#disabilityconfident gave me pause. It made me reflect on where I am now. I spent a decade from the age of 17 fighting my own suspicion that what was wrong with me was mostly that I was just weak. I was making a fuss about nothing. I had a gp during my first few working years who would just ask me how stressed I was at work every time I saw him. Underneath my efforts to get a diagnosis and treatment there was always the sense that maybe I was just weak and lazy. I didn’t, not for one second, see myself as disabled or becoming disabled during that period.
Things changed in 2004. They got dramatically worse in fact. I couldn’t work any more. Suddenly being disabled became something I had to admit to in the course of battling for the insurance monies which would save my home and my job (the DWP didn’t give me any trouble at all over Incapacity Benefit). I wasn’t at all confident about having a disability. I was called faking, lazy and self indulgent over the next nine years, even after returning to work after a three year absence having taken the risk of racking up thousands in debt to skip the long waiting list and have surgery privately. Fortunately, there were also healthcare professionals telling me the opposite. I had serious problems. I was working as hard as anyone could to deal with them. And, ultimately I had to accept it too, this was a permanent state of affairs. When my employers were the ones challenging my work ethic, I also had the praise of clients, who had no idea what was going on in the background and thanked me for the quality of my work, my diligence and my care for them. They never knew most of my self esteem was bound up in them at that point.
It was to be three years before I learned that the worst series of meetings, at the height of the financial crisis when fee income had dropped across the whole firm, mirrored meetings with other people in my department. My disability was a stick they used to “motivate” me, while other solicitors were also being threatened in other less personal ways. I found out because they stuck to this “management technique” and I ended up talking about it with a colleague. It was only when he filled me in on what had happened to the others that I found the courage to say that I was out performing full time employees and they’d better be ready to let those people go if they came after me. They’d been right, you see. I’d felt guilty and inadequate that I couldn’t put more hours in. Their focus on my disability isolated me.
Almost a year to the day ago I found out I was being laid off in the course of a merger (ironically the redundancy process was the first time I ever heard my employers openly acknowledge that I had a disability at all!). I’d just written a long, statistic heavy blog post on the challenges facing disabled jobseekers. All of us, regardless of qualifications, are at a massive disadvantage in the jobs market. By that time I’d spent years pushing myself to the point of collapse, just to keep my job. I’d tried and failed to find a new one after being directly threatened with dismissal for my “lifestyle choice” of needing to work part time. My routine a year ago was completely geared to surviving until I could change that one thing: my job. I had nothing left over. Quality of life is such a relative concept. For some people even breathing unaided is impossible. For me, the single biggest impact of my disability was that a “work/life balance” became impossible.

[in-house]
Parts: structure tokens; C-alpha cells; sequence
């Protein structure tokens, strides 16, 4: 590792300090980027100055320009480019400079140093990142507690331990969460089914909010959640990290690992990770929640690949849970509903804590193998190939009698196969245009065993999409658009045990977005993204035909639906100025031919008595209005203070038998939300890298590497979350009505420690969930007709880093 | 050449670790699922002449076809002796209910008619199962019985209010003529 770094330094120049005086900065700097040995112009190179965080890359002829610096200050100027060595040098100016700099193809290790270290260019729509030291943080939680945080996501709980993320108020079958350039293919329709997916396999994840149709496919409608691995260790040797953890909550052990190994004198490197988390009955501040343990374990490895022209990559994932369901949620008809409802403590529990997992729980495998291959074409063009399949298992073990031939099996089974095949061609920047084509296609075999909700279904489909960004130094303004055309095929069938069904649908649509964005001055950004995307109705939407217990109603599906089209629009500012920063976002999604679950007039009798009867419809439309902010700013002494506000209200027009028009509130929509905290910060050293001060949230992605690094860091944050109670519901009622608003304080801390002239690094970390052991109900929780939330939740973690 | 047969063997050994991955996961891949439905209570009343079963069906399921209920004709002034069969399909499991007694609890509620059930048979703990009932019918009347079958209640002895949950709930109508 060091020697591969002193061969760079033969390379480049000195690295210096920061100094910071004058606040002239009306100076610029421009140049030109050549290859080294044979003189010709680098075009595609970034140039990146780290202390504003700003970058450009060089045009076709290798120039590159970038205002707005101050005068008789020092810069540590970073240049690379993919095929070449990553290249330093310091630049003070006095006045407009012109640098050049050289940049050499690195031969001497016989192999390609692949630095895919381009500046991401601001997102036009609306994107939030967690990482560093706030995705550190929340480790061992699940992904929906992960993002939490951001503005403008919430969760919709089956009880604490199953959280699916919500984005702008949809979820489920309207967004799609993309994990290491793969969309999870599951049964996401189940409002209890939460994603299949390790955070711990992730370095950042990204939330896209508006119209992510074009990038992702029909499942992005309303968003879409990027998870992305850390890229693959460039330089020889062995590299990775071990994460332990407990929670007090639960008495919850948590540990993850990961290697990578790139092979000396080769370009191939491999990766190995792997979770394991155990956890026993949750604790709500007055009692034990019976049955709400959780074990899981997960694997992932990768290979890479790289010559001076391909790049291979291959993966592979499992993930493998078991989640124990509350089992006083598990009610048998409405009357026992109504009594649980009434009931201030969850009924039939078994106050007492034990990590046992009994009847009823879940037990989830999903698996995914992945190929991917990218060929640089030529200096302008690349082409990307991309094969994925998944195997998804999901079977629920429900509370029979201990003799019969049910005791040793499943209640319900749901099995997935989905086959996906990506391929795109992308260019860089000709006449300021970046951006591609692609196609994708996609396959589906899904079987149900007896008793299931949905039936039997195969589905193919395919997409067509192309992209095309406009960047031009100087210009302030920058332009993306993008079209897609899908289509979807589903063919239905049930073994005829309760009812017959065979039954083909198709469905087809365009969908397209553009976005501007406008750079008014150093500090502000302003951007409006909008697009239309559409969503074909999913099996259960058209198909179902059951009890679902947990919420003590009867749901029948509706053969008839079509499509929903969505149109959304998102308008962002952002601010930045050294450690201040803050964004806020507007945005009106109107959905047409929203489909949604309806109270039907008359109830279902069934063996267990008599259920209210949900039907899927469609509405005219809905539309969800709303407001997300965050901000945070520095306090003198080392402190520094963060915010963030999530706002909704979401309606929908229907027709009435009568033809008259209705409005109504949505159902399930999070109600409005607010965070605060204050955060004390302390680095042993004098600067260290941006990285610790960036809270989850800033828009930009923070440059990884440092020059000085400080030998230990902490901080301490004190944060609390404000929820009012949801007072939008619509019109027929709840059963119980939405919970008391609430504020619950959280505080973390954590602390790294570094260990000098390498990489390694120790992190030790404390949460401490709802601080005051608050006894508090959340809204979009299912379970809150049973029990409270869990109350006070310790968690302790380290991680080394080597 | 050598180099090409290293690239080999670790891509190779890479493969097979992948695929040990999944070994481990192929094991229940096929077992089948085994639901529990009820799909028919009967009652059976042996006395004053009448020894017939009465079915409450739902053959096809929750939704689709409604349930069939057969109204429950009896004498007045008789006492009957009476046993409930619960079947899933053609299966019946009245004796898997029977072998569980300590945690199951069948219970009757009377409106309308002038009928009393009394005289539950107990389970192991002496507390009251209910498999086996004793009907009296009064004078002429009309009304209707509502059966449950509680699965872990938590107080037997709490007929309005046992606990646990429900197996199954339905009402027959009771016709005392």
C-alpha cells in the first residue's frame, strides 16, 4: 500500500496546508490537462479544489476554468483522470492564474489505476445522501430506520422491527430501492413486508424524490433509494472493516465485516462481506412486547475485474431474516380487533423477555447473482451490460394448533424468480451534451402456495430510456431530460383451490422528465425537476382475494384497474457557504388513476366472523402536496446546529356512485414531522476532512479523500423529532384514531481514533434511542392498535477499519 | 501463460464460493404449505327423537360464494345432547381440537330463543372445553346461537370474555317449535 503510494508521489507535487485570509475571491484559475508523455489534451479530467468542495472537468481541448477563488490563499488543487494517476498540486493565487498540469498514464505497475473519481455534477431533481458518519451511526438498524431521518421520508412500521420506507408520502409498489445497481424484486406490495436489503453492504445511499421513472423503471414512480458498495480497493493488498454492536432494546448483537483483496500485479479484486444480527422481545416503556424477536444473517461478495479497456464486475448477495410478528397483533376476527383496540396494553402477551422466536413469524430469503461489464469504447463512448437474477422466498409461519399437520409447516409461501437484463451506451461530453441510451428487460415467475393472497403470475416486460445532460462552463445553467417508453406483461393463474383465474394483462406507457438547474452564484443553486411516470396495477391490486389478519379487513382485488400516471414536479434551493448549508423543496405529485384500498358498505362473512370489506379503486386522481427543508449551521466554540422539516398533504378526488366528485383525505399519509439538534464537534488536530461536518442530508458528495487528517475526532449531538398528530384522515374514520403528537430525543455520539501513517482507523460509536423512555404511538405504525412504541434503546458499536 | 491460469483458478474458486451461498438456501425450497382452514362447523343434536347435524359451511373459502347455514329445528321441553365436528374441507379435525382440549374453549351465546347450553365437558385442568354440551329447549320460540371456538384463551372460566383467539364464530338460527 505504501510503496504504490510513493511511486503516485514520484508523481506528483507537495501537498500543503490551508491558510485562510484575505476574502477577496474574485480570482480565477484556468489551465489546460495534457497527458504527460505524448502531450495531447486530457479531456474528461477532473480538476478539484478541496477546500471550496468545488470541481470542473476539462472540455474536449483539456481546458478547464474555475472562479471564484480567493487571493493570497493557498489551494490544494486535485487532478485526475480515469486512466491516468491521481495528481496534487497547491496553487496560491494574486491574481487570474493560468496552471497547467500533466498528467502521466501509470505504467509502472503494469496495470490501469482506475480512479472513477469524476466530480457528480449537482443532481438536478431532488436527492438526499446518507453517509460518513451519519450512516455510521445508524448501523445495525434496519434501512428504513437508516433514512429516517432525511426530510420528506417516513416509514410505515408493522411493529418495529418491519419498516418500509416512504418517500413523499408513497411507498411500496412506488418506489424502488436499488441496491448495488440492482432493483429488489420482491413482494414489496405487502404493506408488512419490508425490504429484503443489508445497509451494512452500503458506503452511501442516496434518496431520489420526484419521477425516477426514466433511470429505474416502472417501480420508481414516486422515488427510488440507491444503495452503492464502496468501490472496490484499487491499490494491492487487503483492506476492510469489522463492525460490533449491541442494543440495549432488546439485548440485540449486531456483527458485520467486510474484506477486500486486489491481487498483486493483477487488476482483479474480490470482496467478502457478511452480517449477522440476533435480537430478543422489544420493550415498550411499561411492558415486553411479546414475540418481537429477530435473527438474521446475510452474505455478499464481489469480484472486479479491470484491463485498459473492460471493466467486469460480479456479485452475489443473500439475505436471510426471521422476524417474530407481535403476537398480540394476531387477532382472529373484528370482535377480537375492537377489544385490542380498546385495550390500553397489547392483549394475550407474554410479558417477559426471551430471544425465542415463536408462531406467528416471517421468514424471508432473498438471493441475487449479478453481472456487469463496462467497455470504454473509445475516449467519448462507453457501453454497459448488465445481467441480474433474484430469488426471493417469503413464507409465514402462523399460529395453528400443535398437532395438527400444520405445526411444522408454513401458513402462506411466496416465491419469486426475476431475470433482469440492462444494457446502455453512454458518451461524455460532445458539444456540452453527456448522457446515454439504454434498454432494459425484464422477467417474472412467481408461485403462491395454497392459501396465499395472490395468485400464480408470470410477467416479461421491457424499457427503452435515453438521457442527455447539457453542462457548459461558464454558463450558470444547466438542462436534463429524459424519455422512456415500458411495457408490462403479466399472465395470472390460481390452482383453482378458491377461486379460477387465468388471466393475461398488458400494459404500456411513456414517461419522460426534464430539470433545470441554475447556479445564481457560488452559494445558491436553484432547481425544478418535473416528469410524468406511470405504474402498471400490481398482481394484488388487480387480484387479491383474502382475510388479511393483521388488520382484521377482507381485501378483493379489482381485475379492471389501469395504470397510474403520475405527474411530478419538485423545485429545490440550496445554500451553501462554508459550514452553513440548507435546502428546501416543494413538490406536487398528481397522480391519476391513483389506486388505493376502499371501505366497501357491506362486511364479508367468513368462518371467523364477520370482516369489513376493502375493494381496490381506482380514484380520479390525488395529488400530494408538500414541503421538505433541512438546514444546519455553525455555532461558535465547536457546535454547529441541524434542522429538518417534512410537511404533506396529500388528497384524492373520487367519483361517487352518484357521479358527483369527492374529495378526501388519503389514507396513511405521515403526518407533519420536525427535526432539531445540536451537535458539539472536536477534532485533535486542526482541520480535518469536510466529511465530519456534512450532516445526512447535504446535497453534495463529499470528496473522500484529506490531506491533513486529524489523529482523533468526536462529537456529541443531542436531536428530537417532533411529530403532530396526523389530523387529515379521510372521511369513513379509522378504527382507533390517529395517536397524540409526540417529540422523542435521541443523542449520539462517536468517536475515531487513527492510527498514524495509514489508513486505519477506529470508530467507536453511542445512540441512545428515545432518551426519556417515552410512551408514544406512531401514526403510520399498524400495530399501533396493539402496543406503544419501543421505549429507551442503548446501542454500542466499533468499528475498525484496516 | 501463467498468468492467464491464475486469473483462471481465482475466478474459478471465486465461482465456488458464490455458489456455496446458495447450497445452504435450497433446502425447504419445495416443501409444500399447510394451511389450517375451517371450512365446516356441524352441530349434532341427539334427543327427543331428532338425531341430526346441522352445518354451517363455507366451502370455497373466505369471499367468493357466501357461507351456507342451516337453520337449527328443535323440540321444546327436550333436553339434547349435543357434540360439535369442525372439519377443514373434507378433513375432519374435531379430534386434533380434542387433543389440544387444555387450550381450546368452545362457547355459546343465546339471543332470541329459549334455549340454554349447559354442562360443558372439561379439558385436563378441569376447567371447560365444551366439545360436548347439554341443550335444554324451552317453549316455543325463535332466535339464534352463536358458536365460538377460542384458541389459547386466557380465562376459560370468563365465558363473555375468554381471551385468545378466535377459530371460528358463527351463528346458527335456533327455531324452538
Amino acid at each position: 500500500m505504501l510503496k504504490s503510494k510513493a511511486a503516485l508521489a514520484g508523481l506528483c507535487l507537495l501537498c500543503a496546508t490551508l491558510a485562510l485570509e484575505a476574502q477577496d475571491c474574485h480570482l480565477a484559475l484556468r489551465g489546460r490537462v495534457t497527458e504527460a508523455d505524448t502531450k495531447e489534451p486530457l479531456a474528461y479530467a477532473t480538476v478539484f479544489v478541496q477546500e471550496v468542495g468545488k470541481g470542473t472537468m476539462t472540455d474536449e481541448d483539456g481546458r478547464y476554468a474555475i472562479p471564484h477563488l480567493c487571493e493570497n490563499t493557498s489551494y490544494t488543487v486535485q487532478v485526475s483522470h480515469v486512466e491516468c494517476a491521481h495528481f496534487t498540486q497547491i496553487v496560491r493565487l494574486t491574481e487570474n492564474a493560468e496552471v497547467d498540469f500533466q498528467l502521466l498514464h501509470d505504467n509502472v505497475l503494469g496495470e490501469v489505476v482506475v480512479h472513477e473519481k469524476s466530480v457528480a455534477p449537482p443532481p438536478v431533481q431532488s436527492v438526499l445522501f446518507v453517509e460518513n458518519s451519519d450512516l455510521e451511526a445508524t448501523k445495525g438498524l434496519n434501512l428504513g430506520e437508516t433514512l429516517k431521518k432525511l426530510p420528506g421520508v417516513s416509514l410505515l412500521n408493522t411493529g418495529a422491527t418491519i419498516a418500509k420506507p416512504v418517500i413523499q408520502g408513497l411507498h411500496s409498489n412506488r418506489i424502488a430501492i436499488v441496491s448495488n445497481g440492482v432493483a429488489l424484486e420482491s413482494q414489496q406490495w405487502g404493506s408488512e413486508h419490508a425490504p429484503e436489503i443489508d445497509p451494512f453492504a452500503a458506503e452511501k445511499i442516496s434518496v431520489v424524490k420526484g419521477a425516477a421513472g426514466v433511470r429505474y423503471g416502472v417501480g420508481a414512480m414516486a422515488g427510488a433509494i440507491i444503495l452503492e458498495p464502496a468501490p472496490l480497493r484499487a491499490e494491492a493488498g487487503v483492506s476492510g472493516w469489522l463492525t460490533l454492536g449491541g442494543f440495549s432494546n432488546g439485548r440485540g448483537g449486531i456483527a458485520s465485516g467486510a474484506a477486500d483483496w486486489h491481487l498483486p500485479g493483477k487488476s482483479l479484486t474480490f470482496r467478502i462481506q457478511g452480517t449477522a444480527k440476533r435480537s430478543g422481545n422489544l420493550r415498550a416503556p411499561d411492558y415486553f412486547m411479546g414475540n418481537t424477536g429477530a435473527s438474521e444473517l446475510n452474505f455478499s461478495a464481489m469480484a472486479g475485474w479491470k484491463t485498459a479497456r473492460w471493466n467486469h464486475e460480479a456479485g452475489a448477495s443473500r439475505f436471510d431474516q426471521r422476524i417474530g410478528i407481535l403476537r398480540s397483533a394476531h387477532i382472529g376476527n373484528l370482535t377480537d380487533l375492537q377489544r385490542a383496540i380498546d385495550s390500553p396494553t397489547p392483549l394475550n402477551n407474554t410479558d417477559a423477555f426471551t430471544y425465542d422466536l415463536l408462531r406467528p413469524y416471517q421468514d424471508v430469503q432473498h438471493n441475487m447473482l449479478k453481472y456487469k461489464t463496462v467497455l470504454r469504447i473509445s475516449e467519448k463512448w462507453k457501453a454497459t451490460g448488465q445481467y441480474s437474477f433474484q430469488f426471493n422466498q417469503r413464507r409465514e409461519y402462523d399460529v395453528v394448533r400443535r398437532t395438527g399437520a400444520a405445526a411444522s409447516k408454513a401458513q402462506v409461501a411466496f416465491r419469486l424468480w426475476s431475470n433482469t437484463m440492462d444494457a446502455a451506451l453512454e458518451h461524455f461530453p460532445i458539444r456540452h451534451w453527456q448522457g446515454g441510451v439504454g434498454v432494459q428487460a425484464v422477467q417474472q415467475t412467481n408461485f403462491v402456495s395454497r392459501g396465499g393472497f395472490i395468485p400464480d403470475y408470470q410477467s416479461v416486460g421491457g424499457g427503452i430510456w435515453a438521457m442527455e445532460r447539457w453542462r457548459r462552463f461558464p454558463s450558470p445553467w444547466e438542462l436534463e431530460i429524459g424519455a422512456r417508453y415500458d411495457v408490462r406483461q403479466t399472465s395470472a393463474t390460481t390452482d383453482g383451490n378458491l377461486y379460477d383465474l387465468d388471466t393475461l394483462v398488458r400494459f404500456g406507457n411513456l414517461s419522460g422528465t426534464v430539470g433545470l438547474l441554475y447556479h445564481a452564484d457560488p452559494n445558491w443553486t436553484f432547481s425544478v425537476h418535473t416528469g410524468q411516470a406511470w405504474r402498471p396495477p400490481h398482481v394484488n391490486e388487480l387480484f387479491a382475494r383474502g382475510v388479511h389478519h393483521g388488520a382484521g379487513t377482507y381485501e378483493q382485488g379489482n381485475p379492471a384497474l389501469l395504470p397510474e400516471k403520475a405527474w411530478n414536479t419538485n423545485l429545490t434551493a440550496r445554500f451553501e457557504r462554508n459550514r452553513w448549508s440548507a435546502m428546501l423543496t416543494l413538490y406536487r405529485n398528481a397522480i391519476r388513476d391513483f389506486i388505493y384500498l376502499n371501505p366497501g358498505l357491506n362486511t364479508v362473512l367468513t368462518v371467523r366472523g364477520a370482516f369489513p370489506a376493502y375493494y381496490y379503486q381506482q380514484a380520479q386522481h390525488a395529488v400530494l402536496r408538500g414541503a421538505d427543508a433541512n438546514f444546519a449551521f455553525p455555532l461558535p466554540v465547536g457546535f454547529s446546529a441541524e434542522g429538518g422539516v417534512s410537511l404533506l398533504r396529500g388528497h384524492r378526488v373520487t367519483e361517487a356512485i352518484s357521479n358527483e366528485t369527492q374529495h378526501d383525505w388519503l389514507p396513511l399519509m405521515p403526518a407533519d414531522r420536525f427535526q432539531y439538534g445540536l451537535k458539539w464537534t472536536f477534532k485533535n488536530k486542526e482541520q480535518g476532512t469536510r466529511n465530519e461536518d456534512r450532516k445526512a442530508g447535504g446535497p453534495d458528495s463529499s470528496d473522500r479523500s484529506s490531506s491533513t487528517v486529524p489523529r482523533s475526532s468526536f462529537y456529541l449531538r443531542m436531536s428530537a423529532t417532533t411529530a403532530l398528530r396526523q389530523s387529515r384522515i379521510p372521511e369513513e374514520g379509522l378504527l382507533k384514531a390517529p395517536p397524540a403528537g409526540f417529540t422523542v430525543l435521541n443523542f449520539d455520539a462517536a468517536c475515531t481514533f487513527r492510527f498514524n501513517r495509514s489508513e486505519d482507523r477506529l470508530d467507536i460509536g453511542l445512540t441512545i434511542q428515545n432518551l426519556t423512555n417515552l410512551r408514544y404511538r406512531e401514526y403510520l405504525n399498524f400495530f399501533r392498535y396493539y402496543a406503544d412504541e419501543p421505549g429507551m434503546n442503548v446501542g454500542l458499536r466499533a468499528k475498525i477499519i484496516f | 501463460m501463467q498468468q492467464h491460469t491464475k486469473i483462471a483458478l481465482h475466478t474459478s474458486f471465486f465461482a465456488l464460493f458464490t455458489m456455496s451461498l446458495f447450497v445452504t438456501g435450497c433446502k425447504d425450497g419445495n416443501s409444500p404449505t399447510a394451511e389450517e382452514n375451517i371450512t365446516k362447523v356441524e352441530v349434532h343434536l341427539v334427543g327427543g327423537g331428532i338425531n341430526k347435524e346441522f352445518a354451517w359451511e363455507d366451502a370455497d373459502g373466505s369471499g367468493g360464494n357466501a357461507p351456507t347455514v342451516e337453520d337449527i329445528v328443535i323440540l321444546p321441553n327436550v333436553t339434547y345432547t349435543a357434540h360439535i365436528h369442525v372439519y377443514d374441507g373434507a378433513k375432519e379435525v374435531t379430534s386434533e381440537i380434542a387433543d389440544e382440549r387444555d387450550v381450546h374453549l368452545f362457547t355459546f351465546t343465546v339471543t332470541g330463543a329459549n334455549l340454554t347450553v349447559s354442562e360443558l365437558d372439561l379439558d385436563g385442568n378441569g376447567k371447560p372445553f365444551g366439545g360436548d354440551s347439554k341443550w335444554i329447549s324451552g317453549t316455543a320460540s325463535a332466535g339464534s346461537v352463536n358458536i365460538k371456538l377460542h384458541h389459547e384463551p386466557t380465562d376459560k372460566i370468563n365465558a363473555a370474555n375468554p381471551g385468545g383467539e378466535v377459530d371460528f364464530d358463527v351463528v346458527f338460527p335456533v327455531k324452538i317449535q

Last Spring I wrote a post about the advantages of being temporarily unemployed with chronic back pain. It was stressful, don’t get me wrong, but my body was absolutely desperate for the three month break I got and although I only had statutory redundancy, it was enough to see me through that period. I did find a new job and it’s one where I’m working hours I can cope with. Nobody in my new job’s suggesting I’m overstating the problem. Nobody’s asking for more than I can give. Nobody’s criticising me for having a life outside the office. There’s no guilt or shame attached. Physically it didn’t all fall into place immediately – when I started the new job I had a long commute for the first few months, along with very little secretarial cover – but the three month rest beforehand helped.
Then one day I realised my life had changed immeasurably. I have energy for more than just work. It’s a confusing luxury to actually get to make lifestyle choices. I’m not sure what I’m going to do with this new power over my own life yet but at least I can see now that I have some. I’ve realised how much my life has changed for the better, if I let it. And emotionally? I’m finally in a place where it’s fine to just be me. I don’t have to talk about it or justify it. Having a disability isn’t part of a battle anymore. It’s just something that is. It’s taken for granted by the people around me and that is what makes it possible to be confident about it.